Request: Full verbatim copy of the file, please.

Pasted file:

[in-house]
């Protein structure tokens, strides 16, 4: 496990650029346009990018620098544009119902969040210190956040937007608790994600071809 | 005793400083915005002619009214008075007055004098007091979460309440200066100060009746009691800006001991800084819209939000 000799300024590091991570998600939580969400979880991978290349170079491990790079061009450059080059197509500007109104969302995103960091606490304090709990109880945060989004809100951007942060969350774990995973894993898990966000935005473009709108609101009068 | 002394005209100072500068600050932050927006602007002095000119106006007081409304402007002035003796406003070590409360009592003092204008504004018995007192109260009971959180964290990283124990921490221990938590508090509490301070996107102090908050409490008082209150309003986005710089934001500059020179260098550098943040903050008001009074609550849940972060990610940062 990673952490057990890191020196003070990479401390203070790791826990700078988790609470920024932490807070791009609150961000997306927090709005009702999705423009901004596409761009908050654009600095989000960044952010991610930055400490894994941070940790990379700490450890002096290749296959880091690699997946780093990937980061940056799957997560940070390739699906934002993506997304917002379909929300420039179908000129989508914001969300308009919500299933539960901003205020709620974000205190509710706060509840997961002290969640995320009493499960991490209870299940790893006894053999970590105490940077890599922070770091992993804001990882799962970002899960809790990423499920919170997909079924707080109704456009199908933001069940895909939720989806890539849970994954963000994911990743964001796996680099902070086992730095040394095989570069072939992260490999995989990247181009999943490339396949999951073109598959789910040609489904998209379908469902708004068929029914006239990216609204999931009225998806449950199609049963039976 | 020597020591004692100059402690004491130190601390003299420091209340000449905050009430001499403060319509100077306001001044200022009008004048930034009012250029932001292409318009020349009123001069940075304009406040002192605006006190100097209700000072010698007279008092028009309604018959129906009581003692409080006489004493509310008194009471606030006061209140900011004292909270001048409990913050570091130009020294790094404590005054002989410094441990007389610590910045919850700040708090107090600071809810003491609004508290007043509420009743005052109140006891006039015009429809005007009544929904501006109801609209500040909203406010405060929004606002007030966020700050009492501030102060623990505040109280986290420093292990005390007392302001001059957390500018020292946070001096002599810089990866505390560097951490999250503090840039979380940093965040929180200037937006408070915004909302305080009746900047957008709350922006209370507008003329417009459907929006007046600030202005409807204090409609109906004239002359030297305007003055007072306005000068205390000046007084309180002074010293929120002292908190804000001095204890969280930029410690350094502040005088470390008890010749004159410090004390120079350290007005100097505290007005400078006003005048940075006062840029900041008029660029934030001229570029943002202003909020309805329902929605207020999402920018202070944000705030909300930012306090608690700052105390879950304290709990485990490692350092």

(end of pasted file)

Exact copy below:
[in-house]
């Protein structure tokens, strides 16, 4: 496990650029346009990018620098544009119902969040210190956040937007608790994600071809 | 005793400083915005002619009214008075007055004098007091979460309440200066100060009746009691800006001991800084819209939000 000799300024590091991570998600939580969400979880991978290349170079491990790079061009450059080059197509500007109104969302995103960091606490304090709990109880945060989004809100951007942060969350774990995973894993898990966000935005473009709108609101009068 | 002394005209100072500068600050932050927006602007002095000119106006007081409304402007002035003796406003070590409360009592003092204008504004018995007192109260009971959180964290990283124990921490221990938590508090509490301070996107102090908050409490008082209150309003986005710089934001500059020179260098550098943040903050008001009074609550849940972060990610940062 990673952490057990890191020196003070990479401390203070790791826990700078988790609470920024932490807070791009609150961000997306927090709005009702999705423009901004596409761009908050654009600095989000960044952010991610930055400490894994941070940790990379700490450890002096290749296959880091690699997946780093990937980061940056799957997560940070390739699906934002993506997304917002379909929300420039179908000129989508914001969300308009919500299933539960901003205020709620974000205190509710706060509840997961002290969640995320009493499960991490209870299940790893006894053999970590105490940077890599922070770091992993804001990882799962970002899960809790990423499920919170997909079924707080109704456009199908933001069940895909939720989806890539849970994954963000994911990743964001796996680099902070086992730095040394095989570069072939992260490999995989990247181009999943490339396949999951073109598959789910040609489904998209379908469902708004068929029914006239990216609204999931009225998806449950199609049963039976 | 020597020591004692100059402690004491130190601390003299420091209340000449905050009430001499403060319509100077306001001044200022009008004048930034009012250029932001292409318009020349009123001069940075304009406040002192605006006190100097209700000072010698007279008092028009309604018959129906009581003692409080006489004493509310008194009471606030006061209140900011004292909270001048409990913050570091130009020294790094404590005054002989410094441990007389610590910045919850700040708090107090600071809810003491609004508290007043509420009743005052109140006891006039015009429809005007009544929904501006109801609209500040909203406010405060929004606002007030966020700050009492501030102060623990505040109280986290420093292990005390007392302001001059957390500018020292946070001096002599810089990866505390560097951490999250503090840039979380940093965040929180200037937006408070915004909302305080009746900047957008709350922006209370507008003329417009459907929006007046600030202005409807204090409609109906004239002359030297305007003055007072306005000068205390000046007084309180002074010293929120002292908190804000001095204890969280930029410690350094502040005088470390008890010749004159410090004390120079350290007005100097505290007005400078006003005048940075006062840029900041008029660029934030001229570029943002202003909020309805329902929605207020999402920018202070944000705030909300930012306090608690700052105390879950304290709990485990490692350092």